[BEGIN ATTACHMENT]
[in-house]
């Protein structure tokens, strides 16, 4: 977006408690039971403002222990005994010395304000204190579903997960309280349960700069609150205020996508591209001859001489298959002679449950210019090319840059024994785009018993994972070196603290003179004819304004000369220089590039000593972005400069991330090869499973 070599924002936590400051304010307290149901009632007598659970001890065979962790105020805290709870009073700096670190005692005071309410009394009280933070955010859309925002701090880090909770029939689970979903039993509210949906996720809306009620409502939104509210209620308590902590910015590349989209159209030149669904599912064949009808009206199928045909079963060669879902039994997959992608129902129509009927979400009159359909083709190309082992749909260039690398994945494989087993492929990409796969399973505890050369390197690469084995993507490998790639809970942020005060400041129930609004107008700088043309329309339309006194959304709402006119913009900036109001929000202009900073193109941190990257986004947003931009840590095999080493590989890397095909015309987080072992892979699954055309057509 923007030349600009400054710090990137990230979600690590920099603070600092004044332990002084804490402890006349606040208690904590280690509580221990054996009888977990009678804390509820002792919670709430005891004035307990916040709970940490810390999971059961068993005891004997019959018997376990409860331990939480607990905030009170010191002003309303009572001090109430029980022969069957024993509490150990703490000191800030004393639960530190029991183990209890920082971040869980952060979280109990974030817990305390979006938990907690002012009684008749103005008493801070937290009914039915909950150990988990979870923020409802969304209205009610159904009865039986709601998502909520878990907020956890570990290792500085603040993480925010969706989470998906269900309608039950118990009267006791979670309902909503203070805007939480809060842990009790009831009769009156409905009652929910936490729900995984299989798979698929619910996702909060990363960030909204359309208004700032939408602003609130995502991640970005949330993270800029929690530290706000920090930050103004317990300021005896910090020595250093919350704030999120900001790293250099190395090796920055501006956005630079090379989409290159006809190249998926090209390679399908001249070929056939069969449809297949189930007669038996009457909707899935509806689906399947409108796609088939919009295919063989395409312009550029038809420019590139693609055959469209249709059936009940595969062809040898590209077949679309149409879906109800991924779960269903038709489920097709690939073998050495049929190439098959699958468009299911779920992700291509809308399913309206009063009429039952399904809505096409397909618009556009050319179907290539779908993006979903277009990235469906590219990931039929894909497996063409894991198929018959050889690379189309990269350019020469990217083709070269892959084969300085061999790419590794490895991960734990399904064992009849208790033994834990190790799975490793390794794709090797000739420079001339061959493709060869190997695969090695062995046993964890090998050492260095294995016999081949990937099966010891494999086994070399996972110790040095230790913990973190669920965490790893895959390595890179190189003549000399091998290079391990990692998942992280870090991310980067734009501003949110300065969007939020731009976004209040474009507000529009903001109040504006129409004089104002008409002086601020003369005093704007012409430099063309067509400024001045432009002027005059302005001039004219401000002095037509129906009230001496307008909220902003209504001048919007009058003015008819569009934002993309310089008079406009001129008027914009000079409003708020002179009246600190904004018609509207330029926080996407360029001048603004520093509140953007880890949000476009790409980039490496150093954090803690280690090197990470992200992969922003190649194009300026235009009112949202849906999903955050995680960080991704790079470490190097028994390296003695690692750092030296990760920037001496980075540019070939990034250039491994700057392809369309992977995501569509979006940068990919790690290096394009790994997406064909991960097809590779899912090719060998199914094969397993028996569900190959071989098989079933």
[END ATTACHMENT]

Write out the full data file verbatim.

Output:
[in-house]
């Protein structure tokens, strides 16, 4: 977006408690039971403002222990005994010395304000204190579903997960309280349960700069609150205020996508591209001859001489298959002679449950210019090319840059024994785009018993994972070196603290003179004819304004000369220089590039000593972005400069991330090869499973 070599924002936590400051304010307290149901009632007598659970001890065979962790105020805290709870009073700096670190005692005071309410009394009280933070955010859309925002701090880090909770029939689970979903039993509210949906996720809306009620409502939104509210209620308590902590910015590349989209159209030149669904599912064949009808009206199928045909079963060669879902039994997959992608129902129509009927979400009159359909083709190309082992749909260039690398994945494989087993492929990409796969399973505890050369390197690469084995993507490998790639809970942020005060400041129930609004107008700088043309329309339309006194959304709402006119913009900036109001929000202009900073193109941190990257986004947003931009840590095999080493590989890397095909015309987080072992892979699954055309057509 923007030349600009400054710090990137990230979600690590920099603070600092004044332990002084804490402890006349606040208690904590280690509580221990054996009888977990009678804390509820002792919670709430005891004035307990916040709970940490810390999971059961068993005891004997019959018997376990409860331990939480607990905030009170010191002003309303009572001090109430029980022969069957024993509490150990703490000191800030004393639960530190029991183990209890920082971040869980952060979280109990974030817990305390979006938990907690002012009684008749103005008493801070937290009914039915909950150990988990979870923020409802969304209205009610159904009865039986709601998502909520878990907020956890570990290792500085603040993480925010969706989470998906269900309608039950118990009267006791979670309902909503203070805007939480809060842990009790009831009769009156409905009652929910936490729900995984299989798979698929619910996702909060990363960030909204359309208004700032939408602003609130995502991640970005949330993270800029929690530290706000920090930050103004317990300021005896910090020595250093919350704030999120900001790293250099190395090796920055501006956005630079090379989409290159006809190249998926090209390679399908001249070929056939069969449809297949189930007669038996009457909707899935509806689906399947409108796609088939919009295919063989395409312009550029038809420019590139693609055959469209249709059936009940595969062809040898590209077949679309149409879906109800991924779960269903038709489920097709690939073998050495049929190439098959699958468009299911779920992700291509809308399913309206009063009429039952399904809505096409397909618009556009050319179907290539779908993006979903277009990235469906590219990931039929894909497996063409894991198929018959050889690379189309990269350019020469990217083709070269892959084969300085061999790419590794490895991960734990399904064992009849208790033994834990190790799975490793390794794709090797000739420079001339061959493709060869190997695969090695062995046993964890090998050492260095294995016999081949990937099966010891494999086994070399996972110790040095230790913990973190669920965490790893895959390595890179190189003549000399091998290079391990990692998942992280870090991310980067734009501003949110300065969007939020731009976004209040474009507000529009903001109040504006129409004089104002008409002086601020003369005093704007012409430099063309067509400024001045432009002027005059302005001039004219401000002095037509129906009230001496307008909220902003209504001048919007009058003015008819569009934002993309310089008079406009001129008027914009000079409003708020002179009246600190904004018609509207330029926080996407360029001048603004520093509140953007880890949000476009790409980039490496150093954090803690280690090197990470992200992969922003190649194009300026235009009112949202849906999903955050995680960080991704790079470490190097028994390296003695690692750092030296990760920037001496980075540019070939990034250039491994700057392809369309992977995501569509979006940068990919790690290096394009790994997406064909991960097809590779899912090719060998199914094969397993028996569900190959071989098989079933």